Since the day is more than half gone, I'll just touch on things to avoid when attempting to seize the reader.
Cliches- these, unless you add your own little twist to them, should be avoided. When you are introducing your story to your reader you want them to continue on. One way to do that is with originality. Using cliches right off the bat (hehe, cliche), tells the reader you don't know how to think outside the box very well.
I'm guilty of this next one. Too much scene setting or backstory. If you're setting up the story, you're most likely starting in the wrong place. I rewrote the first chapter of my first manuscript at least five different times. I found myself setting up previous happenings in order to clue in the reader.
As with the rest of your manuscript, you should show and not tell. Imagine you're in a time travel machine and you've been thrust into the middle of one of Genghis Khan's battles. What is going to engage your reader more, telling or showing?
She sat there, stunned.or
Clara landed on her feet like a cat.Do you see something wrong with that second sentence? Cliche, cliche, cliche.
Clara stumbled onto the frozen ground. She gasped. The harsh, fridgid air caught in her throat as she pushed her damp hair out of her eyes. Why couldn't she have landed on a warm, sunny beach with a hottie cabana and a cute umbrella drink? But noooo! Instead of conjuring up a tropical paradise, she had to envision him, Genghis Khan.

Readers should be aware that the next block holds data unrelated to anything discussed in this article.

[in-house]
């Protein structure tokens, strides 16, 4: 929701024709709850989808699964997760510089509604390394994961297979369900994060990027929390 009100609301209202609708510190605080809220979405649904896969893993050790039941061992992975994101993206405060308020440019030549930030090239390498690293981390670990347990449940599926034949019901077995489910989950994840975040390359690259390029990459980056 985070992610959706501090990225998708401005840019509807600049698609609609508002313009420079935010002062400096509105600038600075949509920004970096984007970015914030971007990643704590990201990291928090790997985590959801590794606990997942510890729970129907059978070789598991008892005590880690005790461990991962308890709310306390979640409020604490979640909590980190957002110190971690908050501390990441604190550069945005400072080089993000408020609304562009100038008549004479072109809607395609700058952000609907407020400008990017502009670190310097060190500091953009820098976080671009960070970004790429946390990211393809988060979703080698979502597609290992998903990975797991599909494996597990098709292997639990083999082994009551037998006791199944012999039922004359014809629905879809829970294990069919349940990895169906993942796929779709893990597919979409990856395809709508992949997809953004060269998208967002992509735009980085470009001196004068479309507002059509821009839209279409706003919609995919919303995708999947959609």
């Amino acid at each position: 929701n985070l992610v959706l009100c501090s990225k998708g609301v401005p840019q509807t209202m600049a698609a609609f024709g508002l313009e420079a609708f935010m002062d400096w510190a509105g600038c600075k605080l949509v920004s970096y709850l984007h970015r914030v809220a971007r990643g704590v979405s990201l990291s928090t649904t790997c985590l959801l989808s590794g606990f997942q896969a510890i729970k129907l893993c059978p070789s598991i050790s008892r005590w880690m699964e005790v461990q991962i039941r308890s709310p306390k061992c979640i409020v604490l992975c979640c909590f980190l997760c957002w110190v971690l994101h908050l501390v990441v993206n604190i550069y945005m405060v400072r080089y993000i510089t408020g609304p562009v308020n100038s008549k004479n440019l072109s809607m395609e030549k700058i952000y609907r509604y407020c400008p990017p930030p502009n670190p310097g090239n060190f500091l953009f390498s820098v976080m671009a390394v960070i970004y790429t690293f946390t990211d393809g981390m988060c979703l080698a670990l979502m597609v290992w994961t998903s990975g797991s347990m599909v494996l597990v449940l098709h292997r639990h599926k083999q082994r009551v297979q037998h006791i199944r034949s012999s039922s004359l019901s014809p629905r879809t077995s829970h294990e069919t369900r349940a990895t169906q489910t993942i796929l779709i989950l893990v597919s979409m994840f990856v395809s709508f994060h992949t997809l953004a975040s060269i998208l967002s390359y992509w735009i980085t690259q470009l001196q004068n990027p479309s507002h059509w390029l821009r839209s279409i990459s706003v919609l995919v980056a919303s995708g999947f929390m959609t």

Better? Maybe. I'm the sort the spends hours perfecting my beginnings(which I didn't do), and even then I still don't get them right. I at least got the showing in there, but did I put too much backstory in, or just the right amount? I'll let you decide.
All right, the last thing to avoid when seeking to engage your reader is starting with a secondary character. Yes, secondary characters serve a purpose and can be fun, but they are secondary. They might be able to show a story from their pov but they can't possibly know the inner workings of your hero or your heroine. In order for you beginning to be effective the reader needs to be right in it with your main character. That means getting into their heads too.
The odd creature fell from the sky, and landed near Chuluun's feet. He wondered if this was another of Khan's deceptions. He glanced toward Bataar, and then to Khan, their greatest enemey. The two warriors dropped their weapons and narrowed their eyes upon this unknown being. The creature brushed the fur from its head. A woman? A beautiful woman. Bataar grunted out a command before his gaze flickered to Khan. Chuluun grabbed the woman's mane, lifted her to her feet and watched as Khan and his commander battled for possession.
Again, this was done on the spur and not well thought out. To me it sounds stilted. Ahhhh, I know what is wrong with it, it's a lot of telling. Anyway, from what I have above it would seem as if Chuluun is the hero, which would mislead the reader, which would ultimately cause disappointment, which is not something I want when I'm hoping to gain fans.
All right, that's a wrap up. If you want to engage your reader you need to create beginnings that will seize them. I'm just saying . . . . I hope you got something out of all this. If you have any questions please feel free to ask and I'll do my best to answer.
Don't forget to check out Anthea Lawson's workshop that she'll be presenting through the East Valley Authors.